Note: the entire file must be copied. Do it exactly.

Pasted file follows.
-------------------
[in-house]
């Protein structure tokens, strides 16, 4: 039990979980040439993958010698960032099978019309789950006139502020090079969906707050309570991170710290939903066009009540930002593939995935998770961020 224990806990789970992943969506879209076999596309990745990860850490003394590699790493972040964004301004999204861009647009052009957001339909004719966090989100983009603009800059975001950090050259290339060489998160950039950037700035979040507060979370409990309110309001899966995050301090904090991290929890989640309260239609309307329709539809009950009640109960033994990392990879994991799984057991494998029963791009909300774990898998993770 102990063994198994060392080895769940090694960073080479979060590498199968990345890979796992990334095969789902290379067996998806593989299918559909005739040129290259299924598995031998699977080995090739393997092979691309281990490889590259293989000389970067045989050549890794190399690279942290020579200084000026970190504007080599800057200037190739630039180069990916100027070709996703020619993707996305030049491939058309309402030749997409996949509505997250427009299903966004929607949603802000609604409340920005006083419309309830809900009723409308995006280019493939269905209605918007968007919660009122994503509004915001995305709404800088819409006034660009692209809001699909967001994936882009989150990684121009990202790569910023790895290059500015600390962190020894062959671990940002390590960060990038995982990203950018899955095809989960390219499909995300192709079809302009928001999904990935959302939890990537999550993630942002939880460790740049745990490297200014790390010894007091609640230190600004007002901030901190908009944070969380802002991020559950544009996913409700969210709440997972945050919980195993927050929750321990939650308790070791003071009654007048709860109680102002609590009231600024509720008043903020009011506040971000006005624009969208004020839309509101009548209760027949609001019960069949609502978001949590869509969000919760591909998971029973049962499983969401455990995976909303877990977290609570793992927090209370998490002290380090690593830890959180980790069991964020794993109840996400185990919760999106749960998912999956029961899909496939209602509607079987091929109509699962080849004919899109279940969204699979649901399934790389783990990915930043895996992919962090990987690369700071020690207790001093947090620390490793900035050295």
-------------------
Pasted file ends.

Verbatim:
[in-house]
């Protein structure tokens, strides 16, 4: 039990979980040439993958010698960032099978019309789950006139502020090079969906707050309570991170710290939903066009009540930002593939995935998770961020 224990806990789970992943969506879209076999596309990745990860850490003394590699790493972040964004301004999204861009647009052009957001339909004719966090989100983009603009800059975001950090050259290339060489998160950039950037700035979040507060979370409990309110309001899966995050301090904090991290929890989640309260239609309307329709539809009950009640109960033994990392990879994991799984057991494998029963791009909300774990898998993770 102990063994198994060392080895769940090694960073080479979060590498199968990345890979796992990334095969789902290379067996998806593989299918559909005739040129290259299924598995031998699977080995090739393997092979691309281990490889590259293989000389970067045989050549890794190399690279942290020579200084000026970190504007080599800057200037190739630039180069990916100027070709996703020619993707996305030049491939058309309402030749997409996949509505997250427009299903966004929607949603802000609604409340920005006083419309309830809900009723409308995006280019493939269905209605918007968007919660009122994503509004915001995305709404800088819409006034660009692209809001699909967001994936882009989150990684121009990202790569910023790895290059500015600390962190020894062959671990940002390590960060990038995982990203950018899955095809989960390219499909995300192709079809302009928001999904990935959302939890990537999550993630942002939880460790740049745990490297200014790390010894007091609640230190600004007002901030901190908009944070969380802002991020559950544009996913409700969210709440997972945050919980195993927050929750321990939650308790070791003071009654007048709860109680102002609590009231600024509720008043903020009011506040971000006005624009969208004020839309509101009548209760027949609001019960069949609502978001949590869509969000919760591909998971029973049962499983969401455990995976909303877990977290609570793992927090209370998490002290380090690593830890959180980790069991964020794993109840996400185990919760999106749960998912999956029961899909496939209602509607079987091929109509699962080849004919899109279940969204699979649901399934790389783990990915930043895996992919962090990987690369700071020690207790001093947090620390490793900035050295």